OG Brandon Washington, Miami (Fla.): Expected to be the first player drafted among NFLPA All-Star participants and one of two juniors here this week (with Boston College defensive end Max Holloway), Washington was asked to move inside to guard Wednesday. Washington was a first-team All-ACC left guard in 2010 before moving to left tackle this past season. He practiced exclusively at tackle on Tuesday, demonstrating the foot quickness, balance and physicality necessary to play outside. Washington was warned by his offensive line coach -- former Pro Bowl center Kevin Mawae -- that "he might have to get his head right on playing guard" for Wednesday's practice and he certainly did that, alternating between left and right guard throughout the day. Not surprisingly, Washington showed well, though if he'll be making the switch back inside in the NFL, he'll need to get better at blocking at the second level.
DE Wilson Youman, Oklahoma State: Like Bowie State's Johnson, Youman proved effective rushing the passer using a variety of techniques. His speed challenged tackles but it was the natural strength he demonstrated when rolling his hips into the blocker for effective bull rushes that was most impressive. The National coaching staff actually began asking Youman to demonstrate his technique to teammates as practice went on.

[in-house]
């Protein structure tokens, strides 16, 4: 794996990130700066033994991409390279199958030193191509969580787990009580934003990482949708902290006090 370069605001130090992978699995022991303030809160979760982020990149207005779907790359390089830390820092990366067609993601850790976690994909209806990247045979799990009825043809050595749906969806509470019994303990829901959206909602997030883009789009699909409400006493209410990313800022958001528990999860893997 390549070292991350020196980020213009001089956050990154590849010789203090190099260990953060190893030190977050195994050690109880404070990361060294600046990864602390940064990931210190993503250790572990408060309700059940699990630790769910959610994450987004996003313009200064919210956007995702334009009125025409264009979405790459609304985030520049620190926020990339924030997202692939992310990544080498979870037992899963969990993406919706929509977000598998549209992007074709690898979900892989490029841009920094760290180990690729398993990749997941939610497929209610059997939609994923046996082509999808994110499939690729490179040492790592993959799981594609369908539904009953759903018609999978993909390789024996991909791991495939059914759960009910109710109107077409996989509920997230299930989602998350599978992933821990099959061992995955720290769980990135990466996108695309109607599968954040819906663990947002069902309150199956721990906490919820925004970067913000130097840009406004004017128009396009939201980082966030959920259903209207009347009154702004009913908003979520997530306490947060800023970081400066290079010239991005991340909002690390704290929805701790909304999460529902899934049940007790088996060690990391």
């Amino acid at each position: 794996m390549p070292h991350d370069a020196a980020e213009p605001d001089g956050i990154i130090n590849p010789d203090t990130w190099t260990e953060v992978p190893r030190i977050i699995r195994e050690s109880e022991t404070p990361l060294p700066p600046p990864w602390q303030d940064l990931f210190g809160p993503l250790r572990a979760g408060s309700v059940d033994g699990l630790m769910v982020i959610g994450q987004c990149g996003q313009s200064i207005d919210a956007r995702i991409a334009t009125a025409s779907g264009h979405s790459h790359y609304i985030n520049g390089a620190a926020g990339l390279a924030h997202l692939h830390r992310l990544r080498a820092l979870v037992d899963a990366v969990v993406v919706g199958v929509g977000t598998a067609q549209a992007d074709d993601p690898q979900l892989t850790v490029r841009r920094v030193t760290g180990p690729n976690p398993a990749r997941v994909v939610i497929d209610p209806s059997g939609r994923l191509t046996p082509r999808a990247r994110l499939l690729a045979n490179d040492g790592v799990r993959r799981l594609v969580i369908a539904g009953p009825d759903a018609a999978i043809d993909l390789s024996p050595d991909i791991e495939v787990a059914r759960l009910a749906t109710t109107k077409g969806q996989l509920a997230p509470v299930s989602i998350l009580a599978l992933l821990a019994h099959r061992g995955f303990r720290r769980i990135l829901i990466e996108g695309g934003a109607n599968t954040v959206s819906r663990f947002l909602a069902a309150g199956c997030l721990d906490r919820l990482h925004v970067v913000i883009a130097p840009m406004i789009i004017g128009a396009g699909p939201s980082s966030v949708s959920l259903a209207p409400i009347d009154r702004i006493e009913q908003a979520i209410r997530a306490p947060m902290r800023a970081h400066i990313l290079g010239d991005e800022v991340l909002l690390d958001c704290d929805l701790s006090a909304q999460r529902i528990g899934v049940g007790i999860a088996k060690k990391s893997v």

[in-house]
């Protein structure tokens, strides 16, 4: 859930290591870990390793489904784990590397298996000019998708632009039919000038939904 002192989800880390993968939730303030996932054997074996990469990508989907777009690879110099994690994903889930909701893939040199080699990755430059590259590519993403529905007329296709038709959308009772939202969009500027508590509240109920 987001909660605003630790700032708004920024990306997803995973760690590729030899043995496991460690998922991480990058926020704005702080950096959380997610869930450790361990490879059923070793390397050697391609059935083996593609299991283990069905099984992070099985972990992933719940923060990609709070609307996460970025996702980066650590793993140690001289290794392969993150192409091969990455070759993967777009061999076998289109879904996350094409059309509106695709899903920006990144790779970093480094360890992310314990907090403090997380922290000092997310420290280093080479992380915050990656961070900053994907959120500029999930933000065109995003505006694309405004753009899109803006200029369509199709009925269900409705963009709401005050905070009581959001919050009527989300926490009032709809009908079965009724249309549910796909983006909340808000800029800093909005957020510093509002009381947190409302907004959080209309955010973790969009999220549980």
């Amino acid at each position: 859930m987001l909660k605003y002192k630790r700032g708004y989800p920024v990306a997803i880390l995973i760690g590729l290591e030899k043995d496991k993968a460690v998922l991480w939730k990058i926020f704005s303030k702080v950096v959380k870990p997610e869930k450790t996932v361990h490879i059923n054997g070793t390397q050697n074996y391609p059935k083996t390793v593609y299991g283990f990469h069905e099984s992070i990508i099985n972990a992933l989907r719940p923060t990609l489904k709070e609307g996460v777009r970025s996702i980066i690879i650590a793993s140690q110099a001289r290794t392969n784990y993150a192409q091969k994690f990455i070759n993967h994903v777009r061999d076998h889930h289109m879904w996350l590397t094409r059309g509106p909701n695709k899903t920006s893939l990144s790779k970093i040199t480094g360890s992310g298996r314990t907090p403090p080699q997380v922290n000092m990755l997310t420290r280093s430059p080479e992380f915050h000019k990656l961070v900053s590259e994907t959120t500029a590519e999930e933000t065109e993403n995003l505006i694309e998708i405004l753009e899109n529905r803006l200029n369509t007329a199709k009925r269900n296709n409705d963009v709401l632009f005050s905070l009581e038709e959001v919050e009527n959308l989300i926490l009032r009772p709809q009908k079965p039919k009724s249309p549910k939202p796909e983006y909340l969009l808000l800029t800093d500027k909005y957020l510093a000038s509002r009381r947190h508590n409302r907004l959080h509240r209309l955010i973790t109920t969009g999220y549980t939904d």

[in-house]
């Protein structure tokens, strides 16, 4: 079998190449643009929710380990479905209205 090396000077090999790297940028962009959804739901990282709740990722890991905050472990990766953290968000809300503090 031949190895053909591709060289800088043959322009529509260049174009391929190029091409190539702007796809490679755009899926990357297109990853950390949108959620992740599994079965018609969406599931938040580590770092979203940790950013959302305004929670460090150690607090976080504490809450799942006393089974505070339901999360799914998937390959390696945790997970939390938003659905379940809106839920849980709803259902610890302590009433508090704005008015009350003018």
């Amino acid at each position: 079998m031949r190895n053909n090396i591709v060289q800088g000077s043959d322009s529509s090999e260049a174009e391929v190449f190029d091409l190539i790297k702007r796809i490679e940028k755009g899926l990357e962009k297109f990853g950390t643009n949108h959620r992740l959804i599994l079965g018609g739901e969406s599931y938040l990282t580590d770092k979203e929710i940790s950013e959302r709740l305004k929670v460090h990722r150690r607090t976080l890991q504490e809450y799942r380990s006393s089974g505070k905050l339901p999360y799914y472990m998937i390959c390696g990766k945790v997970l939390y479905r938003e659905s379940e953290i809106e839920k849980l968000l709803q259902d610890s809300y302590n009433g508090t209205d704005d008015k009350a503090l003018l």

OG Trevor Olson, Northern Illinois: Olson is listed as a guard for the National team but proved the most effective pass blocker for the North team during drills, often lining up at left tackle. Quick off the snap and remaining square to the defender, Olson was a step ahead of his opponents, handling speed and power with equal efficiency. Blessed with long arms and good balance, Olson's future could be outside at tackle.
C Mike Caputo, Nebraska: The short, squatty Caputo likely lacks the size to be able to handle the mammoth interior defenders of the NFL. That didn't stop the former Cornhusker from turning heads Wednesday with his rugged play. Caputo has quick hands to grasp his opponent after snapping the ball and a powerful base that defenders couldn't bull rush through. His lack of height was typically beneficial Wednesday as he won the leverage battle and was able to push defenders off the ball. On one occasion, however, an equally short opponent -- Humboldt State's Andrew Iupati -- beat Caputo with an effective swim move. This play was the exception to the rule for Caputo, whose gritty play will endear him to offensive-line coaches.